The General German Trade Union Federation [Allgemeiner Deutscher Gewerkschaftsbund, ADGB] and the General Independent Employees’ Federation [Allgemeiner freier Angestelltenbund, AFA] had long been linked with the Social Democrats. After the Nazis came to power, however, certain officials of both organizations sought to retain their influence by relinquishing all ties to the SPD and offering their allegiance to the new regime. As a nominally socialist party, the Nazis had their own small trade union organization, the National Socialist Factory Cell Organization [Nationalsozialistische Betriebszellenorganisation, NSBO], which exhibited a marked predilection for disrupting the activities of other unions. Eliminating separate “divisive” organizations that reflected old social and political differences, the Nazi regime and party activists sought to create unified, functional union organizations under Nazi control.
May 1st was the traditional rally day of the Socialist International. The Nazis stripped May Day of its Marxist traditions and turned it into a national holiday accompanied by a massive propaganda campaign. On May 1, 1933, a crowd of about 500,000 gathered to hear Hitler speak at a field near Berlin’s Tempelhof airport. In total, approximately ten million workers took part in festivities throughout Germany that day, with the ADGB participating willingly (4). The day’s events were partially motivated by a desire to lay the groundwork for the regime’s next step – an action to destroy all Social Democratic union organizations.
Throughout the country, union buildings were to be occupied, high union officials taken into custody, and union assets seized. On May 2, 1933, “separatist” trade union federations were abolished and replaced by the German Labor Front [Deutsche Arbeitsfront, DAF], a quasi-union under the leadership of Dr. Robert Ley (1890-1945), staff chief of NSDAP political organizations. The German Labor Front aimed to give workers a general sense of being valued by the Third Reich, without offering them any practical tool with which to bargain for their own economic interests. On June 22, 1933, the government finally banned the Social Democratic Party.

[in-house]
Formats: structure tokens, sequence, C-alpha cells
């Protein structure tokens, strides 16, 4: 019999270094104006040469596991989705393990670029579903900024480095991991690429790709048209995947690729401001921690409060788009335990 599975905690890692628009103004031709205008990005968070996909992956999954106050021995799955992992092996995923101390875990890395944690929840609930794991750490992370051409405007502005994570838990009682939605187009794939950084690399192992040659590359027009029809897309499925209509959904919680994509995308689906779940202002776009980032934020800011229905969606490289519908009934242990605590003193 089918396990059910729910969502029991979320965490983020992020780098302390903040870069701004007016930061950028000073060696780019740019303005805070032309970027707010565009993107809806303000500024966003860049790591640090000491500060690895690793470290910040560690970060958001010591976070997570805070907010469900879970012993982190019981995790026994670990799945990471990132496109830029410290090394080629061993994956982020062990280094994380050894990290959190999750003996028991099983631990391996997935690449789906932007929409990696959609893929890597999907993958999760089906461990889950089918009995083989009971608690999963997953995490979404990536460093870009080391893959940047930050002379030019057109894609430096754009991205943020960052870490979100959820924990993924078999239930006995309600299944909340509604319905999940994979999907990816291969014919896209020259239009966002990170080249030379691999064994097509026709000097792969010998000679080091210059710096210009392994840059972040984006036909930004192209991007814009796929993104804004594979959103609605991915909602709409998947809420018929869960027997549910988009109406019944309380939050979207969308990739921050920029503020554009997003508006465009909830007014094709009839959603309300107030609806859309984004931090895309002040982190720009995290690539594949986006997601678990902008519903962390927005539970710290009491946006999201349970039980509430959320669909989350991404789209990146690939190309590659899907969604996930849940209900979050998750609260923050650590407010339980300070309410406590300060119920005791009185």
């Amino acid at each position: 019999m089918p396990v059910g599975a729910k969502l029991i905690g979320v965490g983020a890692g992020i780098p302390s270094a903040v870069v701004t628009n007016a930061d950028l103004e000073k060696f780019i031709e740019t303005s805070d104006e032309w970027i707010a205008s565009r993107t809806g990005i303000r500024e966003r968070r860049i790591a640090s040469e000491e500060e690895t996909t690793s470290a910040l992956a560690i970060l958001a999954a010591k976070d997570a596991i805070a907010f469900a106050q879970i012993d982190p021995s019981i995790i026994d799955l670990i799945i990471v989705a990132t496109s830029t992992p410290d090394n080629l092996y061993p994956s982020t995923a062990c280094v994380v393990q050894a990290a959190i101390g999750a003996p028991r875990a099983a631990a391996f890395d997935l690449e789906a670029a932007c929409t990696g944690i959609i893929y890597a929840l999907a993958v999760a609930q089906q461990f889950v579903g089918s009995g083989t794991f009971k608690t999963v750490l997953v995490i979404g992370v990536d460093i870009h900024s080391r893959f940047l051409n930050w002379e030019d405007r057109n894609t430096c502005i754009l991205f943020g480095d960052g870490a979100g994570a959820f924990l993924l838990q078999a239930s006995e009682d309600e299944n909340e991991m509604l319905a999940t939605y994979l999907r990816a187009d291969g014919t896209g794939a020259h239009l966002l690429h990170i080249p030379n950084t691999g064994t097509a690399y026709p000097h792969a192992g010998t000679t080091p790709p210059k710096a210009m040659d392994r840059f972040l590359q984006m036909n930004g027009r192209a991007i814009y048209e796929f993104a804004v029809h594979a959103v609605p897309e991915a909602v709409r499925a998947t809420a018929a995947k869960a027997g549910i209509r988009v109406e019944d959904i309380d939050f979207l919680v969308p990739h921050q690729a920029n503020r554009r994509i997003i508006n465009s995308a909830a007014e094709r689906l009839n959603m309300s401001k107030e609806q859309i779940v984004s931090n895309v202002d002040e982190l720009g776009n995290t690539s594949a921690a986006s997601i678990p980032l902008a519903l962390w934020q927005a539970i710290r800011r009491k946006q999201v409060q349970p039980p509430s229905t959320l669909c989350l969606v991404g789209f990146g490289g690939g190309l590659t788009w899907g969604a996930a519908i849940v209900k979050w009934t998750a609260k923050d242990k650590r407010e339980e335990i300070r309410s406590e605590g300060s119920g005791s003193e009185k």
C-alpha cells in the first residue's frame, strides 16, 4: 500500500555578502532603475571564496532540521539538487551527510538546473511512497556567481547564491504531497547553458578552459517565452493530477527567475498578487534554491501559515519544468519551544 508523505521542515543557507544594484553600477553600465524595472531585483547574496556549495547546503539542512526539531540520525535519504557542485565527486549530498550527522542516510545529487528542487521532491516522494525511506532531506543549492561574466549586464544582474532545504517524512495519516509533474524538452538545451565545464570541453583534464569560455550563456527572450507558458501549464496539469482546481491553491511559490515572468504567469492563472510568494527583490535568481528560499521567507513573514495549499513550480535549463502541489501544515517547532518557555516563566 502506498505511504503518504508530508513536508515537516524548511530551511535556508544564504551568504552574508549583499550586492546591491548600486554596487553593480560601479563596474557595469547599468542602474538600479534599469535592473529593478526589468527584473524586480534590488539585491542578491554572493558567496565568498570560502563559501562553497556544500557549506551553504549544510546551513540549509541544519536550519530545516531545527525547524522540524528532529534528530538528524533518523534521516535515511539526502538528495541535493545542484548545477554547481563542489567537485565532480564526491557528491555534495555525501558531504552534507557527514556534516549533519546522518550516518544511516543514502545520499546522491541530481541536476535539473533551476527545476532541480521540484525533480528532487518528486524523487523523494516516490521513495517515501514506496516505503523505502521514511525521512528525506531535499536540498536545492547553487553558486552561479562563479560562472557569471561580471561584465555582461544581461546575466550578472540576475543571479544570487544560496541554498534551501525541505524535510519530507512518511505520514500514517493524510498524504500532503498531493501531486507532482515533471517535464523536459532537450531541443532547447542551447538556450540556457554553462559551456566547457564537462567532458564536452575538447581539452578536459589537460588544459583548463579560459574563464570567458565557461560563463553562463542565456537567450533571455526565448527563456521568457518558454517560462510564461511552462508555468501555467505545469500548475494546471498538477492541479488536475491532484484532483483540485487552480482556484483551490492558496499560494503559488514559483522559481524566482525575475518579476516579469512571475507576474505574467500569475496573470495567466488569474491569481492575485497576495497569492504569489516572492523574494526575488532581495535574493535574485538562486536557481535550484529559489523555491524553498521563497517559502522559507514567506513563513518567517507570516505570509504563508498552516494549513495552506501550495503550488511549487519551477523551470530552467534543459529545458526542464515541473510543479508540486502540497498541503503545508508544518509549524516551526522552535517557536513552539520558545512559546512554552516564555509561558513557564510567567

Although fully determined to smash “Marxist” institutions and move toward a one-party state, Hitler was willing to negotiate with Catholic interests up to a point. The governments of the Weimar Republic had never been able to reach an agreement with German Catholic officials and the Vatican on the appropriate terms for a relationship between the state and the powerful international church to which roughly one-third of Germans belonged. Hitler’s government not only managed to do this, it also devised ways to lure the Catholic Church into at least implicit support of some of its goals, including the elimination of the Center Party, which had long regarded safeguarding the religious and secular interests of Germany’s Catholics as part of its mission. On July 20, 1933, representatives of the German Reich and the Catholic Church signed a concordat regulating the relationship between the two entities.
On July 14, 1933, six days before the Reich Concordat was signed, Hitler held a cabinet meeting. As the protocol suggests, he was confident that the agreement would bolster the regime by aiding it in the fight against international Jewry. (Hitler likely believed that the Vatican would not support efforts to sanction or restrict Germany – efforts that he blamed on the Jews.) Although Catholics took issue with anti-Christian elements within the Nazi movement, the Vatican was willing to enter into a formal relationship with the Nazi state and to commit Catholic bishops to its support. On that very same day, the Nazi Party was declared the only legitimate political party in Germany. Together, these two steps – the signing of the Reich Concordat and the abolition of all other parties – marked the consolidation of the Nazi dictatorship. Technically, the aged Hindenburg was still president, but he was nothing more than a figurehead. He could temper Hitler’s impulses on rare occasions but never block them.
(4) Ian Kershaw, Hitler, 1889-1936: Hubris (New York: Norton, 1999), p. 476.